Melville: His World and Work

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Pan Macmillan, 2006 - Novelists, American - 415 pages
3 Reviews

Herman Melville was born into a family that in the fledgling republic had lost both money and status. Toughened at sea as a young man, he returned home to chronicle the deepest crises of his time while forever shaping our literature with Moby-Dick, "Bartleby, the Scrivener," Benito Cereno, and Billy Budd.

Delbanco traces Melville's growth from the bawdy storytelling of Typee through the spiritual preoccupations building up to Moby-Dick, and the profound disillusionment of later works. He uncovers autobiographical traces throughout Melville's writing, shows the relentless financial pressure and declining critical and popular esteem that plagued his career, and, above all, illuminate the stunning achievements of his oeuvre. Finally we understand how Melville, more than any other American writer, has captured the popular imagination.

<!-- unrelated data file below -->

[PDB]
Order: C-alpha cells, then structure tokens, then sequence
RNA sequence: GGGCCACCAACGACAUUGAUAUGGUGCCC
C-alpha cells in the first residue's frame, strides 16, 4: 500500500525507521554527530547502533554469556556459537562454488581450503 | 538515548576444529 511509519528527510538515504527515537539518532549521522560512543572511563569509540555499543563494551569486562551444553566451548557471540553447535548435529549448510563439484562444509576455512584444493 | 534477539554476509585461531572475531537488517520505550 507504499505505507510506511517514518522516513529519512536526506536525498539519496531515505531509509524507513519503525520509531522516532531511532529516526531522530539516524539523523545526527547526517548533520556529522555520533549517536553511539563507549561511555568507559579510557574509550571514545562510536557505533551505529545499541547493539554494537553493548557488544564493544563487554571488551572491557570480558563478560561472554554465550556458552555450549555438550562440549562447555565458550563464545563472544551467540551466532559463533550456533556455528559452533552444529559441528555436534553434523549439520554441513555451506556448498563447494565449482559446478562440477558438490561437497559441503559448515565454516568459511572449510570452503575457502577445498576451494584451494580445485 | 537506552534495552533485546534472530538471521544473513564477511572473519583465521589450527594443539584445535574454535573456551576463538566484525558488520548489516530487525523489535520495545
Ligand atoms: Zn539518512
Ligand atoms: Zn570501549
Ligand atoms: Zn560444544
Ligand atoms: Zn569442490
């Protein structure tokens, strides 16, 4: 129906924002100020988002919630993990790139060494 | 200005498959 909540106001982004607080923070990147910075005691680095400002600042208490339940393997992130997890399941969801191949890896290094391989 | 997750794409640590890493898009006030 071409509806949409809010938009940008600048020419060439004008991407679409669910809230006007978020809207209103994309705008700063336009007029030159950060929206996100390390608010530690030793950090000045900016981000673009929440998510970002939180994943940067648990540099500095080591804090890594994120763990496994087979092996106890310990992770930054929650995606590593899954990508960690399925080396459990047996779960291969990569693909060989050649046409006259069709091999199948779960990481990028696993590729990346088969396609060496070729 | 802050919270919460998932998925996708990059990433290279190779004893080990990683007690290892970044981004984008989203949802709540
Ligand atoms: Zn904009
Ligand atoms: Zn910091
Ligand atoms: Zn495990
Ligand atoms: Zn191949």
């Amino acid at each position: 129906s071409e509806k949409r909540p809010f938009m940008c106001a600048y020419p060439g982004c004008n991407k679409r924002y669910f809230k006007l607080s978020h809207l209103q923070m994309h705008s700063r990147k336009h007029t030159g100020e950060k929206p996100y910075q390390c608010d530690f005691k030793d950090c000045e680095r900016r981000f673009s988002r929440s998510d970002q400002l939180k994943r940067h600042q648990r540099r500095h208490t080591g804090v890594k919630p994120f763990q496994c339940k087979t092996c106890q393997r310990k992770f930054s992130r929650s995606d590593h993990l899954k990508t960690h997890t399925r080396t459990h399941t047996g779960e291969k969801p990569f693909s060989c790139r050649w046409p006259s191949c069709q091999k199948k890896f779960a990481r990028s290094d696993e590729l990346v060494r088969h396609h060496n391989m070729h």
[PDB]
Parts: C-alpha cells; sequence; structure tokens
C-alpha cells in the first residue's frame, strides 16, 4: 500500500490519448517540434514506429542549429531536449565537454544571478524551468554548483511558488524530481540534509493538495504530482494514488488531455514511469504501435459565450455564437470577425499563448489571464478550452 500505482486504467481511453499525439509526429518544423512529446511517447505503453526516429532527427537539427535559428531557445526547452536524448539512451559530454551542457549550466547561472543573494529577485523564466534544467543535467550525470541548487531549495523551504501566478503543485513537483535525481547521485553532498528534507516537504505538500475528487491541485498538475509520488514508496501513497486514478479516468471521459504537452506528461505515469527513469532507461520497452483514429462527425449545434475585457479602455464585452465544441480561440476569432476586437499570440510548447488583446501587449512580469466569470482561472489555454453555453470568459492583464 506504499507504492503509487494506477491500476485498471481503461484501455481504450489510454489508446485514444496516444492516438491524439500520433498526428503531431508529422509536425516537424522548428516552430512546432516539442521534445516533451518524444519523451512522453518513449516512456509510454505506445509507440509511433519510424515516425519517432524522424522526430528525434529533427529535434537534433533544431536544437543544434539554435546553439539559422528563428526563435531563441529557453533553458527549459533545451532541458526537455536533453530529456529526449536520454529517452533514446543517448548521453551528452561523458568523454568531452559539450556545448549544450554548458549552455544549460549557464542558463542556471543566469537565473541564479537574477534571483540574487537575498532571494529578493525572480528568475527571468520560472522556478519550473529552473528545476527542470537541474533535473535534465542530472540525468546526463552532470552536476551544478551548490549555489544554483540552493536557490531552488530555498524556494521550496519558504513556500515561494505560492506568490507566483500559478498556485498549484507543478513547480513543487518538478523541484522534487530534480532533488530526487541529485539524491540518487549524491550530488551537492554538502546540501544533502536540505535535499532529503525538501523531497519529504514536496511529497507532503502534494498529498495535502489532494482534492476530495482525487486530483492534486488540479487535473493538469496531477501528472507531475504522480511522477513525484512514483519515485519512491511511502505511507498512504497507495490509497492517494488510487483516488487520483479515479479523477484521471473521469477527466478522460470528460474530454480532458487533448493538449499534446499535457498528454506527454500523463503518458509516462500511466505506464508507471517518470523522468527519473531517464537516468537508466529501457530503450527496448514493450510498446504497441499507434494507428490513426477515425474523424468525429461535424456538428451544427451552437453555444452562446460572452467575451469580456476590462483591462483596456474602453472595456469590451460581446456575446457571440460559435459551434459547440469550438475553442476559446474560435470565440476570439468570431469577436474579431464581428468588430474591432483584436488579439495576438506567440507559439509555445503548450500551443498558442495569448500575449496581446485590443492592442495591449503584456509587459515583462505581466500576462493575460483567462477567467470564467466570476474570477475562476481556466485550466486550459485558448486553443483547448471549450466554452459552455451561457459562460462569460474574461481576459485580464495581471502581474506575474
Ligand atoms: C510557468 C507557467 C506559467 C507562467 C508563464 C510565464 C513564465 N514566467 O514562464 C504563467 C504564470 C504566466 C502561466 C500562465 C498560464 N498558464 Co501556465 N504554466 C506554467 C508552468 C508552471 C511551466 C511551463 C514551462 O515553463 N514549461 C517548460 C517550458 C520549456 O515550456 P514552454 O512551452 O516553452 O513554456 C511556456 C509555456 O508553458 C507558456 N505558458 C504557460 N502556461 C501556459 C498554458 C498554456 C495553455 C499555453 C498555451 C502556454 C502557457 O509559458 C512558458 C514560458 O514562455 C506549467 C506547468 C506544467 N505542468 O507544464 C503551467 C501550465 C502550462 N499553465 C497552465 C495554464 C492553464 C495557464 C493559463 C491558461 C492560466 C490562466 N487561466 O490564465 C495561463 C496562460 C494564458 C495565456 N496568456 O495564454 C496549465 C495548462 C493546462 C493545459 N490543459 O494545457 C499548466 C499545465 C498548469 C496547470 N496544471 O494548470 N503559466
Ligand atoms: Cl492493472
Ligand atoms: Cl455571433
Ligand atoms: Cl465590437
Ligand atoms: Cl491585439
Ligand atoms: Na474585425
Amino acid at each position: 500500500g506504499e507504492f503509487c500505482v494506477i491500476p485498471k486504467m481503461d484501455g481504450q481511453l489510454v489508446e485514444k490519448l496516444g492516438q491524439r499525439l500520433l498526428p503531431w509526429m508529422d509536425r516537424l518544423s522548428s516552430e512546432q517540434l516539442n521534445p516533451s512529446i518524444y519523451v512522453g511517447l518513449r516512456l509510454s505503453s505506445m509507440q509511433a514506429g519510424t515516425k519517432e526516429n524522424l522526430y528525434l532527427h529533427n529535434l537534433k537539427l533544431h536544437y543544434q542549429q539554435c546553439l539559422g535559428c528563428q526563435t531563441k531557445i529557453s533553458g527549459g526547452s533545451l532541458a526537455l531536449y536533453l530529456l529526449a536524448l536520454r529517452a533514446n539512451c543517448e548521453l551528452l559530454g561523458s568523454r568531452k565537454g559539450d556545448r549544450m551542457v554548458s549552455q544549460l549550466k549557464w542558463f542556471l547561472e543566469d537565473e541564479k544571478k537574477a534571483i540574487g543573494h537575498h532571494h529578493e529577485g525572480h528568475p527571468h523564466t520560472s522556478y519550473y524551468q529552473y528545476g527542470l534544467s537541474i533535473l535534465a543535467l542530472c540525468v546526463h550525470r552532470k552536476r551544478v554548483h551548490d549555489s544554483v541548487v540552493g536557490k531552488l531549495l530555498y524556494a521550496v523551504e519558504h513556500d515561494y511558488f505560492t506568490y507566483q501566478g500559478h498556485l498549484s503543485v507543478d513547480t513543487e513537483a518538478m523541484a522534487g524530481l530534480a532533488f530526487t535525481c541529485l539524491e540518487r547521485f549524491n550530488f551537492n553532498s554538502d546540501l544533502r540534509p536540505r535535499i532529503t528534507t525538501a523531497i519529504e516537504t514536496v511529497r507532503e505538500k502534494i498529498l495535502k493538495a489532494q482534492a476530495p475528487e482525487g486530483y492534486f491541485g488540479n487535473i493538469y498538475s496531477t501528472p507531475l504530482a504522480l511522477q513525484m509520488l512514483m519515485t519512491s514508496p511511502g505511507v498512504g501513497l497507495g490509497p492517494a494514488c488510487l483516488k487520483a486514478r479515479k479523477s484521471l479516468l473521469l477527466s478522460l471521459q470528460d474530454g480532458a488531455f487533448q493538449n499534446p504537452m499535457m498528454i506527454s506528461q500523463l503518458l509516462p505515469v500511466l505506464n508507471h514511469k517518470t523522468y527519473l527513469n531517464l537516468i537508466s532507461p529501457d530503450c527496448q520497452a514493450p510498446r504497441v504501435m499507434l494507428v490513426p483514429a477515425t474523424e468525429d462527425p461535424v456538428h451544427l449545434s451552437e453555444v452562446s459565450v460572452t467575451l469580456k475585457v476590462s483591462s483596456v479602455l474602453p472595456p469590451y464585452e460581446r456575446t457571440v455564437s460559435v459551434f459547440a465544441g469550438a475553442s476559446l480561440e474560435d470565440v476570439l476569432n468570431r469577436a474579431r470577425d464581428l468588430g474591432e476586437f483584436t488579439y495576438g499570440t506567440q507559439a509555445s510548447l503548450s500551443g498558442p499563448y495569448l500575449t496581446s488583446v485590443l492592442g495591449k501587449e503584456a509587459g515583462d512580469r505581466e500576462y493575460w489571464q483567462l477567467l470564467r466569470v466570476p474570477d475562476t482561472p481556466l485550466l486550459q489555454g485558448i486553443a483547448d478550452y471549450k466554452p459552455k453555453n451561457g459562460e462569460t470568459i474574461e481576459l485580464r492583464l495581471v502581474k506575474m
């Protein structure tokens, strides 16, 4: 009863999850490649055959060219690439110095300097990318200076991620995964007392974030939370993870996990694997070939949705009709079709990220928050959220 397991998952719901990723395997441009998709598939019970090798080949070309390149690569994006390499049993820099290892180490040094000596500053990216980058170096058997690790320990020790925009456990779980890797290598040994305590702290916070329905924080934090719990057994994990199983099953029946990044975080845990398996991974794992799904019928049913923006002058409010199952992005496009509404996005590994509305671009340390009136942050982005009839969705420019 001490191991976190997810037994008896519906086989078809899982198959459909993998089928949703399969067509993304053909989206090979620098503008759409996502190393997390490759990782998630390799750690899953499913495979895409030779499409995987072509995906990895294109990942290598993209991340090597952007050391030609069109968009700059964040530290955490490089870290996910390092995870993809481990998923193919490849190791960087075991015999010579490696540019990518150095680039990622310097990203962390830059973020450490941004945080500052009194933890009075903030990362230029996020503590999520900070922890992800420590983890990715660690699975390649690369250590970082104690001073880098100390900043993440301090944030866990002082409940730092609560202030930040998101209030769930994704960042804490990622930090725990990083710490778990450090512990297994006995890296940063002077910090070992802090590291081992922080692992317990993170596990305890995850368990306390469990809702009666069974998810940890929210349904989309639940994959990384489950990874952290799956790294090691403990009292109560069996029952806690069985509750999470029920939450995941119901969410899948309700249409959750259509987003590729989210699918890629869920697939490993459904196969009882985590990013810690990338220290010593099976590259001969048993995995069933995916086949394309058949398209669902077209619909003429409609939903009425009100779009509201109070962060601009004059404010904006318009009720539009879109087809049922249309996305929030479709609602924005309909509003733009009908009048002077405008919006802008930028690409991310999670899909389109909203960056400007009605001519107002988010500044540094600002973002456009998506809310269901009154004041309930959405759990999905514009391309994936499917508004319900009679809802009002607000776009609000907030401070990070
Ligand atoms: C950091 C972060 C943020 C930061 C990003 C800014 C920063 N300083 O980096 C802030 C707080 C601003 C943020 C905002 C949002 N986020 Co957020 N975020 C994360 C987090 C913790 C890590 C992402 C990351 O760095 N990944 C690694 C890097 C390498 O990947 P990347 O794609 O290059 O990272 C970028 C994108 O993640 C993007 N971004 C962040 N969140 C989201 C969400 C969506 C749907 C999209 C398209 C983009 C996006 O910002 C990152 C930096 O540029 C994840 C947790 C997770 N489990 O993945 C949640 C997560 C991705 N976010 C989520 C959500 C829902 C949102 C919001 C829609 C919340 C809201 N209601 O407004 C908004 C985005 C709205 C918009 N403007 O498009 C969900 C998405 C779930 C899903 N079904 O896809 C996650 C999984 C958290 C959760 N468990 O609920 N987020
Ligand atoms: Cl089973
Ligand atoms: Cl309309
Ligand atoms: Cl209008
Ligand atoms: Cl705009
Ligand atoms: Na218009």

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User Review  - pbandy - LibraryThing

An absolutely perfect companion for any Melville reader. Delbonco takes time when necessary to delve deeply into Melville's personal life while not dragging out too many tedious details. His analysis ... Read full review

LibraryThing Review

User Review  - arielgm - LibraryThing

This excellent biography is prefaced by a revision of the ‘Extracts’ section at the beginning of Moby Dick. Where the original consists of literary and historical references to whales and whaling ... Read full review

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About the author (2006)

Andrew Delbanco is the Julian Clarence Levi Professor in the Humanities and Director of American Studies at Columbia University. He is the author of many books on American Literature and his essays appear regularly in The New York Review of Books, The New York Times Book Review and other journals.

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